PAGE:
11 AUGUST 1961, Page 6

Westminster Commentary

End of Term


The Prime Minister is a national disaster, the best service he can do for the country would be

to resign. Mr. Anthony Fell.

SO says Mr. Fell. And so, presumably, do Messrs. Foot, Hughes, Danes, Silverman, Warbey, Baxter and Zilliacus, for all of them voted against the Government's motion to open negotiations with the Common Market. Besides them some twenty-two Conservatives abstained. Led by Sir Derek Walker-Smith this small group of 'ancient Britons' sat nursing their doubts about sovereignty as 313 Tories voted for the motion. The Labour Party was not there. It had gone home (or, in American political parlance, 'gone fishing'). So ended the 'great debate.' At long last, after many hesitations and not a few doubts, the Government had taken the plunge.

The content of the Prime Minister's statement came as no surprise, but what is interesting is not the decision itself, important though it is, but its timing, and the effect the announcement has had upon the Conservative Party. It has been said that what the Tories are best at is winning elections, and there can be no doubt of the party's highly developed sense of timing. The decision could have been delayed no longer; in the House the Conservatives were both un- certain and depressed, and in the country the party workers were becoming increasingly be- wildered. The week before, at the bidding of a three-line whip, Conservatives had endured a two-day economic debate called to welcome the provisions of the Chancellor's 'little Budget.' Two speeches stood out, Wilson's and the Prime Minister's. In one case for what was said: in both for how they were received. For the greater part of his speech Wilson was even more bitingly witty than usual, and had great fun at the expense of 'Tory freedom,' but worse was to come, for he ended by calling solemnly for a new 'spirit of Dunkirk,' and then proceeded to talk to the Tory Party for ten minutes like a Dutch uncle. Throughout the whole performance he was never even barracked, let alone interrupted. This was, it must be admitted, a considerable humiliation.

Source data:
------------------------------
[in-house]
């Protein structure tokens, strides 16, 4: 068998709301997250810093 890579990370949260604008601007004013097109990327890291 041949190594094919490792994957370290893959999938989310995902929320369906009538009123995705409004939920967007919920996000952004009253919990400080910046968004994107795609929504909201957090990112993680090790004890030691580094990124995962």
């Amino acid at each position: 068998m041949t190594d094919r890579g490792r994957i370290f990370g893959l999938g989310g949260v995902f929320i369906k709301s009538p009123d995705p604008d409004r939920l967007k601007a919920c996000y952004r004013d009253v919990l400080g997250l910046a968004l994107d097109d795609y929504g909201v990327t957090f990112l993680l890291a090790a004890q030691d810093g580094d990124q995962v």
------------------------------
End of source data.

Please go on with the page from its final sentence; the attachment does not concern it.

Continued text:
It is true that much of what the Prime Minister said was inaudible, but the noise was less im- pressive than the speech. The din was in fact tremendous. Cries of 'resign,' you've never had it so good,' norisense' etc. continued throughout regardless of point or content. I have never seen Labour Members so angry.

That weekend the morale of the Conservatives was distinctly low. It had not been a good session. Doubts over defence and quarrels over Africa had been followed by a steadily worsening economic situation and the re-emergence of the Labour. Party. The new vigour within the Opposition took many Tory members, parti- cularly the new ones, by surprise. The 'sounder' ones amongst them had settled down quickly, some to fetch and carry for a Minister, others to participate gently in what seemed to be a period of one-party rule. The more adventurous, and thus less 'sound,' had taken Iain Macleod at his word and were busy providing a little opposition of their own. To both the return of the Labour Party made a clear difference between this session and the last. The hostility that is felt to- wards Hugh Gaitskell on the part of many of the older Conservatives is not shared by the newer Members. For such hostility dates, in all probability, from Suez. The 1959 generation will by and large listen to Gaitskell, will sometimes even agree with him, and anyway certainly respect him, Wilson; on the other hand, is generally more enjoyed; but he is feared more, and not so respected.

There were mixed feelings when the Prime Minister made his statement on the Common Market last Monday. He was listened to by the Labour Party with apprehension, by some Con- servatives with caution, by most with relief. Only the 'Algerians' staged their disapproval. Anthony Fell's outburst, delivered at the top of his voice, succeeded in shocking some Members who might not have done so into supporting the Prime Minister. It was as unattractive a gesture as it was unsuccessful.

The real reason for the complete lack of success of the Tory Right since 1951 has been that there is nowhere for them to go. By isolating themselves from the bulk of their colleagues in Parliament they have also, to their disappointment, isolated themselves from the great majority of Con- servative supporters in the country. Nor have they had a leader of calibre (Julian Amery might well have been, but he was promoted in time). Nevertheless it seems that ex-Ministers of the middle rank such as Mr. Robin Turton and now Sir Derek Walker-Smith are beginning to offer themselves for the part.